Pea-cereal mixtures perform well in trials

Lodging in peas was reduced and protein content was higher in the mixes, but questions remain about nitrogen fixation

Pea-cereal mixtures are becoming more common for greenfeed production in Western Canada, but limited agronomic information is available.

Bill Biligetu from the University of Saskatchewan said adding forage peas into a mix with a forage barley or oats can lead to benefits.

“Most people want to add some sort of legume fertilizer so they can increase cereal yield,” he said during a presentation to the Saskatchewan Beef Industry Conference. “However, there is always a concern or a hesitation, if we add nitrogen fertilizer we potentially also reduce nitrogen fixation of the pea crop.”

A study completed two years ago examined seeding rate and nitrogen applications in three different Saskatchewan soil zones.

There were 12 different pea-cereal mixtures with added nitrogen and without, planted in black soil at Melfort, dark-brown soil at Saskatoon and brown soil at Swift Current. Biligetu said the selected sites were generally low in nitrogen.

Monocultures of 40-10 and CDC Horizon forage peas, CDC Maverick forage barley and CDC Haymaker were sown as monoculture crops and in combinations including pea-barley and pea-oats at 100:30 percent of recommended rates, and at 50:50 rates.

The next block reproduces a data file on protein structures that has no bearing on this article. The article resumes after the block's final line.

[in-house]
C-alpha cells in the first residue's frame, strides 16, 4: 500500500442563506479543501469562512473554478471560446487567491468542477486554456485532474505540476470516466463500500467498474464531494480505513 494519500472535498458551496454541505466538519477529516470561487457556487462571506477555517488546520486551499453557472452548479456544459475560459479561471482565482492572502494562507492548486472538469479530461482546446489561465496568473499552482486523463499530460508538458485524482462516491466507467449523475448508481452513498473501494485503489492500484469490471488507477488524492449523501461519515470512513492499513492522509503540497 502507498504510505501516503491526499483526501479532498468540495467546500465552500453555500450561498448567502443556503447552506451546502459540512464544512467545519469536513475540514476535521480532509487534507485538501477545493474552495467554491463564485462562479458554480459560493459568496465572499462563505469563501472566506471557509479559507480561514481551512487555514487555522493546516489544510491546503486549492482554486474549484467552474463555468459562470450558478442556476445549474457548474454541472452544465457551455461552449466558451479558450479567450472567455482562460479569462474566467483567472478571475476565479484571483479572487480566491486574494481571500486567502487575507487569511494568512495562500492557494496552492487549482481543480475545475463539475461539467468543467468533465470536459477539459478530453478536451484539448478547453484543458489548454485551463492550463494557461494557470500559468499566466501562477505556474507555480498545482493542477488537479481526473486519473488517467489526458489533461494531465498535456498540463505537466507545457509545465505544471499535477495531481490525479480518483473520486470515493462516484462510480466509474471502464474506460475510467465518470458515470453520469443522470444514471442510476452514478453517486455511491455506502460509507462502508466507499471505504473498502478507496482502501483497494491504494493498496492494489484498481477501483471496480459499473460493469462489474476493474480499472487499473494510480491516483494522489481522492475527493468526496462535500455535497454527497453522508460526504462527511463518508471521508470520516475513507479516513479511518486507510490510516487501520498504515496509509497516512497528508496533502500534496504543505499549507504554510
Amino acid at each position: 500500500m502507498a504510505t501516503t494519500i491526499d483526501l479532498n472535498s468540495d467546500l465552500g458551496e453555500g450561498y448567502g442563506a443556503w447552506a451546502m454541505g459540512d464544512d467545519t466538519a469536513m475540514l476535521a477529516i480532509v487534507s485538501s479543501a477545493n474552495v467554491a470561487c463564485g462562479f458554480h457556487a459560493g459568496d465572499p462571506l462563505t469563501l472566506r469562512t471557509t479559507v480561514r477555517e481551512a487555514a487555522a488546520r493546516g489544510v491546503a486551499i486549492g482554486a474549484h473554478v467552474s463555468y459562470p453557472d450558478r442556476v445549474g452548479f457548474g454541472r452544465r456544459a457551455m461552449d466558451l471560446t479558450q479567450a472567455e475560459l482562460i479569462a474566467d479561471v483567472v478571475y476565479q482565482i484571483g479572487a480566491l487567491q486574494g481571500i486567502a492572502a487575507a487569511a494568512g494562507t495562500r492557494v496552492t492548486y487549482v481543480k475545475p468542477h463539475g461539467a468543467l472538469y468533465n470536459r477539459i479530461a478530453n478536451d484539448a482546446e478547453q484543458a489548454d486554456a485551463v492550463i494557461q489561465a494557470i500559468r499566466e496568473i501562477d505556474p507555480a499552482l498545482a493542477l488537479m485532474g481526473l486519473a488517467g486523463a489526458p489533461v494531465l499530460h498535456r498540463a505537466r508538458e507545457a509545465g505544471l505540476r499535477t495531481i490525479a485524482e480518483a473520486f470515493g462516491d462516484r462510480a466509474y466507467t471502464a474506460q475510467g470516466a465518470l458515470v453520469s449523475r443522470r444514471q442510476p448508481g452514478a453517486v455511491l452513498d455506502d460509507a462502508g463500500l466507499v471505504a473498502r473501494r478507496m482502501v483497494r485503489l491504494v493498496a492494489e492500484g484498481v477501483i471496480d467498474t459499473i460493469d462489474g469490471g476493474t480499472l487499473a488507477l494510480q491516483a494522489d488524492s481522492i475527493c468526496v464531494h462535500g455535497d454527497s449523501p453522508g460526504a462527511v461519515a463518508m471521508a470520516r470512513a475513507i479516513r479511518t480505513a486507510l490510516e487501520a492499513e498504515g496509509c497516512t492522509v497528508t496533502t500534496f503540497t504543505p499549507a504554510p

Nitrogen amounts were either zero or 60 kilograms per hectare.

The barley and pea-barley crops were harvested at the hard dough stage for barley and the oat, pea and pea-oat crops were harvested at soft dough stage of oats.

“If you’re familiar with silage production, this can be somewhat too late because silage is soft dough for barley and late milk for oat,” Biligetu said.

One year of the two-year trial saw normal precipitation while the second was dry.

The study found that nitrogen application increased yield only at Melfort.

In all cases, the cereal was the major yield contributor, he said. Dry matter yield from pea-cereal mixtures is good even without adding fertilizer because of nitrogen fixation, although these mixtures yielded slightly less than the monocultures.

Biligetu said adding even a small amount of nitrogen potentially reduces fixation by pea crops because the plants will use free nitrogen first rather than spending energy to produce it.

“Nitrogen fixation rate was greater in pea-cereal than in a monoculture pea crop alone,” Biligetu said. “This means when you are growing the mixtures the cereal crop is also using the nitrogen.”

Protein content was higher in the pea-cereal mixtures regardless of the seeding rate.

“Compared to barley or oat, pea-cereal mixtures had greater protein yield because even when we have a very small amount of pea crops in the mixture, we still see quite a significant contribution of protein,” he said.

Producers who have grown 40-10 peas know that variety lodges significantly. Planting it with the cereals allowed it to stand up better and made it easier to harvest for greenfeed, Biligetu said.

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